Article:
Vienna, April 24 – Moscow may put off the all-Russian census currently scheduled to take place in October 2010 because of budgetary problems brought on by the financial crisis, although the head of the State Statistical Committee said that preparations would continue pending a decision sometime in the next three to four weeks.
If the census is simply postponed, that will create a certain number of difficulties for those who analyze that country and more importantly for those who are responsible for developing social policies in that country. But if it is cut back, the costs could be higher for both because they will have to work with inaccurate or incomplete information.
Rosstat head Vladimir Sokolin told journalists yesterday that he had met with Finance Minister Aleksey Kudrin to discuss whether there will sufficient money in the budget to pay for the upcoming census, now slated to cost 11 billion rubles (320 million US dollars), including eight billion in salaries for the census takers (www.interfax.ru/society/news.asp?id=76119).
“If the finance ministry finds these funds, and they will be reflected in the budget,” Sokolin said, “the census will be preserved; if not, then it won’t be.”
But Sokolin’s remarks are intriguing because the amount of money he said the 2010 census would cost is significantly less than the 17 billion rubles (500 million US dollars) that Irana Zbarskaya, the chief of Rosstat’s department for population and health statistics, had offered earlier (news.hr-nsk.ru/archives/5181).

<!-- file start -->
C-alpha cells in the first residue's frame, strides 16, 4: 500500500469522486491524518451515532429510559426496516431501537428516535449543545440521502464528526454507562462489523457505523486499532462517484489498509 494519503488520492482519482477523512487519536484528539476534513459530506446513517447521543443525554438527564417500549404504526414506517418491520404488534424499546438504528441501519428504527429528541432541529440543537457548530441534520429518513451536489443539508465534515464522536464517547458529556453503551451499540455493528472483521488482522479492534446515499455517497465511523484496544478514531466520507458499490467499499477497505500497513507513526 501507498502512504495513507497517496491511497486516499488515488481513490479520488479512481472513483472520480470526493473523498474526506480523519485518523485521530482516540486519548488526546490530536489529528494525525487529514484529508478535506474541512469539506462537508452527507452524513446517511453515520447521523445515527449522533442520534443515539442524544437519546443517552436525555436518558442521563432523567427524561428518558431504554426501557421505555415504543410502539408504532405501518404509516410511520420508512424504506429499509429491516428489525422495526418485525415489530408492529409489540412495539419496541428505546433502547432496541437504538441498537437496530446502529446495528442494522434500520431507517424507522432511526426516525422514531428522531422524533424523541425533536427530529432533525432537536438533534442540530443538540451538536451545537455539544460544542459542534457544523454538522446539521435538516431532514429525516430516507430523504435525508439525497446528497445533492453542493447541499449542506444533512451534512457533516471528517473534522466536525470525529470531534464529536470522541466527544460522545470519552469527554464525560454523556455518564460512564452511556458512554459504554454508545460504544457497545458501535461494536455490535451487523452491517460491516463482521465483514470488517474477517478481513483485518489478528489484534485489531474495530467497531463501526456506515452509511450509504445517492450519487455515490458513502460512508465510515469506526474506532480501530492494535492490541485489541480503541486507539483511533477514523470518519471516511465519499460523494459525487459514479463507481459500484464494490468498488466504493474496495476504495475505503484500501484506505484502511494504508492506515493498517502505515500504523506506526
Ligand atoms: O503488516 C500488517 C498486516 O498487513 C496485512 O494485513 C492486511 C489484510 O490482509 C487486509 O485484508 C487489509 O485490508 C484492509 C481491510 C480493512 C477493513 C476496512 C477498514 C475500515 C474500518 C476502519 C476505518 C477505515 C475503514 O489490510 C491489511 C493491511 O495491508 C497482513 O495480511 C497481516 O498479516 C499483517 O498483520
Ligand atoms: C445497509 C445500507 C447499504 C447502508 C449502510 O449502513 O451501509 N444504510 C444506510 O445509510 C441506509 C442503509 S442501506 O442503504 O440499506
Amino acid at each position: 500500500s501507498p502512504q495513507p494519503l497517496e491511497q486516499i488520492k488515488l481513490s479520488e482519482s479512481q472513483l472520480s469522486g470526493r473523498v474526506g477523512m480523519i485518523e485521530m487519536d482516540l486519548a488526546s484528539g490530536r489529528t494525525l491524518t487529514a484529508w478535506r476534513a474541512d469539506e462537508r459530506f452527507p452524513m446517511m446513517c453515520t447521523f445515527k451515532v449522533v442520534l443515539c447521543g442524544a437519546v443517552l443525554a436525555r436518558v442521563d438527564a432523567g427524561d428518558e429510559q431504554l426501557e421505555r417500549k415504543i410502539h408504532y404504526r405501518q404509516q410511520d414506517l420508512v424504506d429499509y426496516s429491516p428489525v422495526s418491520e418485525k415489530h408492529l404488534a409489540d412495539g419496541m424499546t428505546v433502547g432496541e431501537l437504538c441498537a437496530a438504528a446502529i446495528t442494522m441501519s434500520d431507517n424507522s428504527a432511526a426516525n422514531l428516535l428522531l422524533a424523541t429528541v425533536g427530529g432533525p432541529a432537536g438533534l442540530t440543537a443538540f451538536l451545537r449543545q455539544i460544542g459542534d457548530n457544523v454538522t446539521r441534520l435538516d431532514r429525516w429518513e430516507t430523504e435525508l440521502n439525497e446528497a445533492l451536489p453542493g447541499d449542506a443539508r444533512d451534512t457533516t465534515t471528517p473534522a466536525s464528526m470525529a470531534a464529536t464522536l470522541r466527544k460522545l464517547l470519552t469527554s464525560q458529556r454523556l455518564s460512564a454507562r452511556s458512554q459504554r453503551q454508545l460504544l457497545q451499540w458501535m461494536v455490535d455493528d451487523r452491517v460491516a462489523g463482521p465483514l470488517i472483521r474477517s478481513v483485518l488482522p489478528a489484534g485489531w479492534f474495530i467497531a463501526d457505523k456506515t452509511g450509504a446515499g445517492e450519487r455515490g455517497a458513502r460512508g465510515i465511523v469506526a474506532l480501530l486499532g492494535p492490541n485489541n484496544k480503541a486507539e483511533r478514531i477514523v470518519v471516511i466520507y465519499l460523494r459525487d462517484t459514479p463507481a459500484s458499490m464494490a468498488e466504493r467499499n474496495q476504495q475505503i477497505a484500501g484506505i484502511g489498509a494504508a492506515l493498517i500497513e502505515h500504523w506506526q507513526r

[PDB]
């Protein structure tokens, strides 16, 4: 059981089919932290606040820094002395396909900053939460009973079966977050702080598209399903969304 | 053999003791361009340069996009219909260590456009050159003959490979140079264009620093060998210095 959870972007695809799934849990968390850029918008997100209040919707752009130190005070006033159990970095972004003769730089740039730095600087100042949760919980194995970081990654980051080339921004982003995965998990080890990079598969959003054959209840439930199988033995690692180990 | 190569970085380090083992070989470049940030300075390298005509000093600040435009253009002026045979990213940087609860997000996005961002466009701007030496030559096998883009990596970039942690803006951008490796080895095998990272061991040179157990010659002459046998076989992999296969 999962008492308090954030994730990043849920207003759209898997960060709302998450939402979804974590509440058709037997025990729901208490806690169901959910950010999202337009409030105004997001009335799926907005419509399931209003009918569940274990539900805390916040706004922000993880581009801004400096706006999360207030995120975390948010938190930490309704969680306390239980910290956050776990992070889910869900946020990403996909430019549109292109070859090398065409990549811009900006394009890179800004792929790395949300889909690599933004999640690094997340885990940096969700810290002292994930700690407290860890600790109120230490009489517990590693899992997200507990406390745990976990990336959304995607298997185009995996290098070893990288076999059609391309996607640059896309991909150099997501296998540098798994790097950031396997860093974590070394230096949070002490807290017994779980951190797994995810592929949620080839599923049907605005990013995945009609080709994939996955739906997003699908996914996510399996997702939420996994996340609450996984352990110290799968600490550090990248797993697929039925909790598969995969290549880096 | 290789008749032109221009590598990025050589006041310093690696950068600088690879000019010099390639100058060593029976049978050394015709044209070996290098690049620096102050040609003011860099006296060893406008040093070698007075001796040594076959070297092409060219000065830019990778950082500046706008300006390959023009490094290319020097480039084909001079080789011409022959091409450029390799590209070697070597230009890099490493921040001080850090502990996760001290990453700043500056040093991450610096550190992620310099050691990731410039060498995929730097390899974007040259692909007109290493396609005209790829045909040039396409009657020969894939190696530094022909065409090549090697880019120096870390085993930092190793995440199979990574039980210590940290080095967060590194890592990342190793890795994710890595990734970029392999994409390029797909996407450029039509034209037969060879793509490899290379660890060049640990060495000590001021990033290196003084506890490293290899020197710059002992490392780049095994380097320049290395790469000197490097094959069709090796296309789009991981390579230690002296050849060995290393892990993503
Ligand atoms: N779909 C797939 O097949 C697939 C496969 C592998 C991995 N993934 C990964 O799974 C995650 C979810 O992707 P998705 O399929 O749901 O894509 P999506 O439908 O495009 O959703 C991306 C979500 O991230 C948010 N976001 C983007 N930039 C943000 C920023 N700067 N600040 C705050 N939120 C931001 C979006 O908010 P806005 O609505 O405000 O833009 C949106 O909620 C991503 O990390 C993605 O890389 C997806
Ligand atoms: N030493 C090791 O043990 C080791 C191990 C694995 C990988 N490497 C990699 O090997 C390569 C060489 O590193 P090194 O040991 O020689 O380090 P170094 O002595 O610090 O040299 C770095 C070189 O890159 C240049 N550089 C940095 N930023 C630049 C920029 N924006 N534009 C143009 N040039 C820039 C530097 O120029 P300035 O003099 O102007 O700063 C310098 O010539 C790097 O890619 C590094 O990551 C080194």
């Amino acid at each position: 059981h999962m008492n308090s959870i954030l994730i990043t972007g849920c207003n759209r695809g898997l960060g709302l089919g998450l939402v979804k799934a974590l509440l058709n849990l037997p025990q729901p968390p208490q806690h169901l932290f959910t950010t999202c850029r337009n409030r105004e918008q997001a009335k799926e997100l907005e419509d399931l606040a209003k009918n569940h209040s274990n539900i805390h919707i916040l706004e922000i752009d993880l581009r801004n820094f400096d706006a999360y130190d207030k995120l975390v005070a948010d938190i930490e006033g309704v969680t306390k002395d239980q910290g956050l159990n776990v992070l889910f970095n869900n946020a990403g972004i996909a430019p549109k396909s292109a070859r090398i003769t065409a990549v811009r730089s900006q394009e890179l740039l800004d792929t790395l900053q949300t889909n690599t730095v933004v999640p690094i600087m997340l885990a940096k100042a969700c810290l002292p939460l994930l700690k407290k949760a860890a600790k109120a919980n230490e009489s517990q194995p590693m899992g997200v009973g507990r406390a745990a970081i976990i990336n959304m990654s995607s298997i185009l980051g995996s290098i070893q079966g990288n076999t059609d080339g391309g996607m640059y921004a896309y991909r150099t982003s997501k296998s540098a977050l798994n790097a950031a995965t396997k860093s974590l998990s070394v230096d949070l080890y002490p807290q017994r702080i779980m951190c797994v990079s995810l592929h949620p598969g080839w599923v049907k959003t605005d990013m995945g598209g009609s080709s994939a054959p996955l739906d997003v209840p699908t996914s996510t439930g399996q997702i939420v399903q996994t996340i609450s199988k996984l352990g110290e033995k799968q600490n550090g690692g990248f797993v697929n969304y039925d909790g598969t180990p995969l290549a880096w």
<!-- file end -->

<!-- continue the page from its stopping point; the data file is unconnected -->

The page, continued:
And that in turn suggests that Rosstat either on its own in an effort to preserve the census or at the direction of some other government agency is already planning to cut back on the amount and detail of information to be gathered, something that could mean the 2010 census will be less complete and less useful than many had hoped.
Unfortunately, there is a post-Soviet precedent for that. In 2002, after census takers contacted approximately two-thirds of the residents of the Russian Federation, Moscow, pleading poverty, came up with data on the remaining third by making use of interior ministry files, something that was doubly problematic.
On the one hand, that tactic meant that the 2002 census did not meet international census norms which require that governments conducting them make a good-faith effort to contact at least 90 percent of the total sample, although in this case, no other country was prepared to challenge what then president Vladimir Putin had done.
On the other, it meant among other things that the numbers the Russian government reported overstated the percentage of ethnic Russians in the population and understated the percentage of non-Russians because as other measurements show the former are declining and the latter increasing in size.
If Rosstat does go ahead with the planned 2010 census but with significantly less funding than the agency had said was necessary to do the job, the likelihood is that Moscow officials will try to take similar shortcuts, a move few will object to given the impact of the economic crisis but one that will deprive those who need it of an accurate enumeration.
And that in turn could set off the kind of debates that censuses have had in other countries, including the United States, with those who benefit from the approach adopted defending the enumeration as entirely legitimate and those who suffer as a result of the strategy used denouncing both that approach and the powers that be standing behind it.